Northwestern shouldn’t let one unfortunate moment define a season

Before we get to the bigger picture — the one of Northwestern finally kicking down the NCAA tournament door — let’s look at a smaller one that people naturally have made into the size of an IMAX screen.

The Wildcats were the victims of a terrible non-call Saturday by officials who missed an obvious goaltending violation on a shot by center Dererk Pardon. The NCAA later acknowledged what everybody saw live and on replay: Gonzaga’s Zach Collins had put his hand through the rim to block that shot.

I don’t know if it cost NU a chance to win the second-round game, and neither does anyone else. But if that play is how Cats fans are going to remember this season, then welcome to the big time, folks. You’ll be like every other fan base that thinks it got jobbed somehow.

‘‘In my heart, do I think if Dererk gets that call and we cut [the deficit] to three, we have a great chance to win? Yes,’’ NU coach Chris Collins said.

Gonzaga's Zach Collins sticks his hand through the hoop to block a shot by Northwestern center Dererk Pardon on Saturday in the NCAA Tournament. Collins was not called for goaltending on the play. (Chris Detrick/The Salt Lake Tribune via AP)

But you can make the argument that Collins’ ensuing technical cost NU just as dearly as the missed call. If the coach didn’t lose his cool after the error, didn’t give the Zags two made technical free throws, perhaps the Cats would have made another defensive stand against Gonzaga. If so, wouldn’t NU have been in the exact same spot it was before the blown call, trailing 63-58 with a chance to cut the lead to three points and a great chance to win? Yes. With the technical, though, the Cats were down seven.

It’s too bad the game has been reduced to this controversy. The officiating shouldn’t have been the story. The Cats put themselves in a huge hole and, instead of completely caving in, valiantly fought back and made a game of it. What an amazing response from a school that never had tasted March Madness before.

Think about it. NU, which hadn’t been in the NCAA tournament, wins its first game and then scares the bejabbers out of a No. 1 seed rather than dying the quick death most everyone thought it would. You can’t teach that sort of resolve, and it’s the most impressive thing about the Cats. For the longest time, theirs was a downtrodden program. A history like that doesn’t just go away because they happened to find some good players, for a change.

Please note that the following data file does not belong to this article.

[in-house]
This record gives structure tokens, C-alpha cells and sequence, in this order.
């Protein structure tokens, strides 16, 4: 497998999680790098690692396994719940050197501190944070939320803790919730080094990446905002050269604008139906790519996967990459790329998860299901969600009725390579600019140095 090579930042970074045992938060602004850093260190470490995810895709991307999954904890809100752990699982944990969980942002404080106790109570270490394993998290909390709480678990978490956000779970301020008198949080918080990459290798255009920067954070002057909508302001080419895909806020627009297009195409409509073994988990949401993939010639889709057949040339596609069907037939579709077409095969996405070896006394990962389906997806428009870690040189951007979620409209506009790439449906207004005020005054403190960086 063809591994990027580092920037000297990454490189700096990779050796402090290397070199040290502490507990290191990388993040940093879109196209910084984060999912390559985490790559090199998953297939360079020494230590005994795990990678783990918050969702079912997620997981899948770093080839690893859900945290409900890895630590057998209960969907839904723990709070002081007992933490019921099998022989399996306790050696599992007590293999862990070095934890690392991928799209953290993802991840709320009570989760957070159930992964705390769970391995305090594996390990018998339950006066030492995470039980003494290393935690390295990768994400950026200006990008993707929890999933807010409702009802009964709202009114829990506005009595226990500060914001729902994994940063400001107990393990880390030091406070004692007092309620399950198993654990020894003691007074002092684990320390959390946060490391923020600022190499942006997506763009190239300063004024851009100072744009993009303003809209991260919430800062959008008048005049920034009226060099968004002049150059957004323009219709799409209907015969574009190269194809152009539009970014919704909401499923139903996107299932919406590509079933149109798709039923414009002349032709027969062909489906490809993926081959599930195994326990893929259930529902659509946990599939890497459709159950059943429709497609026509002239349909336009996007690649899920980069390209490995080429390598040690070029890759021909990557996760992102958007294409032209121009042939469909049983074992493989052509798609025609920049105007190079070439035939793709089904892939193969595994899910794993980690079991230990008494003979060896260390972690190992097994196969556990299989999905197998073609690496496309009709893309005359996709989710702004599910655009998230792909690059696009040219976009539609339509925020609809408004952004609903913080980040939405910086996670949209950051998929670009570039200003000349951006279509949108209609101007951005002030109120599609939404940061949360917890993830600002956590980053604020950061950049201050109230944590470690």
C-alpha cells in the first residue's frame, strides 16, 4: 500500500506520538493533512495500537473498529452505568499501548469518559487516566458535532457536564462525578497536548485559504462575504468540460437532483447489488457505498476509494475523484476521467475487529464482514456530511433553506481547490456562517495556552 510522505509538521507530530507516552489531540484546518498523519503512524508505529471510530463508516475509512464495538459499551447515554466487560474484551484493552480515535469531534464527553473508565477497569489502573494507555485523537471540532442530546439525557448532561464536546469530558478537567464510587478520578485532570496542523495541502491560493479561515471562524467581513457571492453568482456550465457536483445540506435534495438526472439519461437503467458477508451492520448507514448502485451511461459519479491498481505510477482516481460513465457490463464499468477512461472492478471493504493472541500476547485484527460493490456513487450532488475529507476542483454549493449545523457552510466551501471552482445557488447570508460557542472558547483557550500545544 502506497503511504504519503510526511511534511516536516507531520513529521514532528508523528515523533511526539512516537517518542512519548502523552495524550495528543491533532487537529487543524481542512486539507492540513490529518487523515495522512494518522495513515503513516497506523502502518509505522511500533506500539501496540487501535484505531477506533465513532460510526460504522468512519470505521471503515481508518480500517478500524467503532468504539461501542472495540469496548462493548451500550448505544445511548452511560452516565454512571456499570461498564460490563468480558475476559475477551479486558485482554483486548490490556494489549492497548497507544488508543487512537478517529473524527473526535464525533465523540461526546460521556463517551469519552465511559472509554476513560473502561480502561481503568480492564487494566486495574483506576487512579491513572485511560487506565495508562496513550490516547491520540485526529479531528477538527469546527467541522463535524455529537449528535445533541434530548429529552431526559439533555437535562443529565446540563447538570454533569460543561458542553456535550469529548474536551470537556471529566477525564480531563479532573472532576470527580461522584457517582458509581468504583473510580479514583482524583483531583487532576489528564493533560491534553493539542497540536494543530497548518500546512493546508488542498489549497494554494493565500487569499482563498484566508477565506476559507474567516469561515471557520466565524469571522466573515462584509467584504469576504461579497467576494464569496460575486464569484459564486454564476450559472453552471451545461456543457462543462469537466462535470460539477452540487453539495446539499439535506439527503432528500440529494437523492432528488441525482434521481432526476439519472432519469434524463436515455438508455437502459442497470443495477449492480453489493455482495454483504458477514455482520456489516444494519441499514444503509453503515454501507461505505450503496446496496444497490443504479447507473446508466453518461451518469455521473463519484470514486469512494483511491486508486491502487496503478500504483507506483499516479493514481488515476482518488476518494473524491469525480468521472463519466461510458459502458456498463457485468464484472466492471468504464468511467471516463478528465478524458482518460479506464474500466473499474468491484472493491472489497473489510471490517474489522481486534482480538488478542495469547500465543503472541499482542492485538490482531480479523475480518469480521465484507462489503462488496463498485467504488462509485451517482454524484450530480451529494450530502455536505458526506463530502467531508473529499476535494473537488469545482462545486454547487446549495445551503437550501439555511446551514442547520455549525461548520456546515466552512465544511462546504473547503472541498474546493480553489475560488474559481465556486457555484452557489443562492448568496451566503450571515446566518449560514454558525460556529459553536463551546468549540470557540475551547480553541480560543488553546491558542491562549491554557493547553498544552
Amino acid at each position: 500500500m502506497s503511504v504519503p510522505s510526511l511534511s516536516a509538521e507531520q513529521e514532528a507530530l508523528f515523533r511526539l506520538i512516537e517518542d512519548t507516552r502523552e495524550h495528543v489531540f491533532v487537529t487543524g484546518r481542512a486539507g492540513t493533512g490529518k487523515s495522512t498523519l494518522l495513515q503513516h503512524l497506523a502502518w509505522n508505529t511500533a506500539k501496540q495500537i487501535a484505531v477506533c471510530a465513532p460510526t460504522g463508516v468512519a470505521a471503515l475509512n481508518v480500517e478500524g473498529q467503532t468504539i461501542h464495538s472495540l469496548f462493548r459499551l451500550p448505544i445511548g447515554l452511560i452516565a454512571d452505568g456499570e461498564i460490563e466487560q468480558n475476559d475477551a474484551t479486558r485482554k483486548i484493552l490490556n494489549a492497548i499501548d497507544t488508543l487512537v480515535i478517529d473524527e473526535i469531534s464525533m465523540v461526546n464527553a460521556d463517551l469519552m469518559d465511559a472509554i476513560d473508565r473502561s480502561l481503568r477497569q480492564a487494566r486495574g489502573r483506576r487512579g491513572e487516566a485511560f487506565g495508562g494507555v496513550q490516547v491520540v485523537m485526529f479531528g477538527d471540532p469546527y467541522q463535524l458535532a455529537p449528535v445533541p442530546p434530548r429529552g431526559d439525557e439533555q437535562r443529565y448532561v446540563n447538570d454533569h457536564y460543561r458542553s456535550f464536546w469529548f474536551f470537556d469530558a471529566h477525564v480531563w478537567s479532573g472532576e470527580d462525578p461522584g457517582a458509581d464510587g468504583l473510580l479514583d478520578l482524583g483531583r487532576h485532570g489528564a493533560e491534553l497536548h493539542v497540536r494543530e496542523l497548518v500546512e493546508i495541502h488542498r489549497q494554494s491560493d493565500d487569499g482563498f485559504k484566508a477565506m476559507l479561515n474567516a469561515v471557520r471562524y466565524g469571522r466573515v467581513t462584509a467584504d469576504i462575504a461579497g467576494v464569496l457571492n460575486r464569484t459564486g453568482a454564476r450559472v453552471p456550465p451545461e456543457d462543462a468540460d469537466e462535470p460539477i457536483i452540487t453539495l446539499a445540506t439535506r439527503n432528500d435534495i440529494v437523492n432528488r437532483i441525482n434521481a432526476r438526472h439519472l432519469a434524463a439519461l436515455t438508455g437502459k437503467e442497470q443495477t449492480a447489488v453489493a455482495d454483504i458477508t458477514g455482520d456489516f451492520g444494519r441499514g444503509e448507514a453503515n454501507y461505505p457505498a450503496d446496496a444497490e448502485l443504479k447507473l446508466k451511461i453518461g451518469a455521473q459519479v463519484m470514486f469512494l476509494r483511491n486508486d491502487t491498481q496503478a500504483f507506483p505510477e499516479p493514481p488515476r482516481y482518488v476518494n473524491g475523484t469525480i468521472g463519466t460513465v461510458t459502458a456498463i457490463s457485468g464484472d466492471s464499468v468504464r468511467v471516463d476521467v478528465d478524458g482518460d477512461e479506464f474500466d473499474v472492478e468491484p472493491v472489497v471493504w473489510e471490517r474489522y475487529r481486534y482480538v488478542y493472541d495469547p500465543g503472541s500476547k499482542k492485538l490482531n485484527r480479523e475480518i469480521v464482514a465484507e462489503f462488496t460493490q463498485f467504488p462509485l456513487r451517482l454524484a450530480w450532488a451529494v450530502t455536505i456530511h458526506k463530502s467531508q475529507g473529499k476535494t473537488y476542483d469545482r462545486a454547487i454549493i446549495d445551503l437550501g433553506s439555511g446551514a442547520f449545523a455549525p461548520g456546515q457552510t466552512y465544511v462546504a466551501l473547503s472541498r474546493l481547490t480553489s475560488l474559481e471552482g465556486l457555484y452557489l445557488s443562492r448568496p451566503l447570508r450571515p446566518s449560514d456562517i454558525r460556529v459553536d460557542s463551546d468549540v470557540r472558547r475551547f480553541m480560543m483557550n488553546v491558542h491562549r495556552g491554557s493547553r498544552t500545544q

NU’s lot in life had been compared to the Cubs’, which wasn’t completely fair because the Cubs were the Michelangelos of losing before they won the World Series last season. There were seasons when the North Siders had the talent to win it all but didn’t, often because of a pervasive feeling that they had no business doing so. That wafted throughout the clubhouse and Wrigley Field. So when some poor soul reached out for a foul ball during a playoff game, the team reacted as though a nerve agent had been released upon the populace.

These Cats saw no reason why they shouldn’t win. They expected to win, even when history seemed to be snickering at them. The players believed, and Collins believed. The students started believing, then a bunch of J-school grads got their diplomas framed.

Maybe Illinois grads soon can follow suit. Over the weekend, the Illini hired Oklahoma State’s Brad Underwood as their coach. From a distance, it looks like an inspired move. He was hugely successful at Stephen F. Austin, got Oklahoma State to the NCAA tournament in his one season in Stillwater and comes to Champaign hoping to put some life in a decidedly beige program. He was a longtime assistant at Western Illinois. Does that mean he can recruit the Chicago area? I don’t know. A skeptical everyone waits to find out.

NU should be very good next season. Bryant McIntosh, Scottie Lindsey, Vic Law and Pardon will be back. There are two ways to win in the NCAA tournament: have one or more gifted players who will go to the NBA after their freshman seasons or have talented, but not too talented, players who can grow together to the point where they are very dangerous by the time they’re juniors and seniors. The Cats are in the latter camp, a good camp to be in.

Illinois is in neither camp, but perhaps Underwood will find the answer that has been missing for too long in Champaign. Lots of people are excited about his hire. Lots of Illini fans are excited every time a new coach is hired. Winning will tell the only story that matters.

Nobody knows that better than NU now.

Follow me on Twitter @MorrisseyCST.

Email: rmorrissey@suntimes.com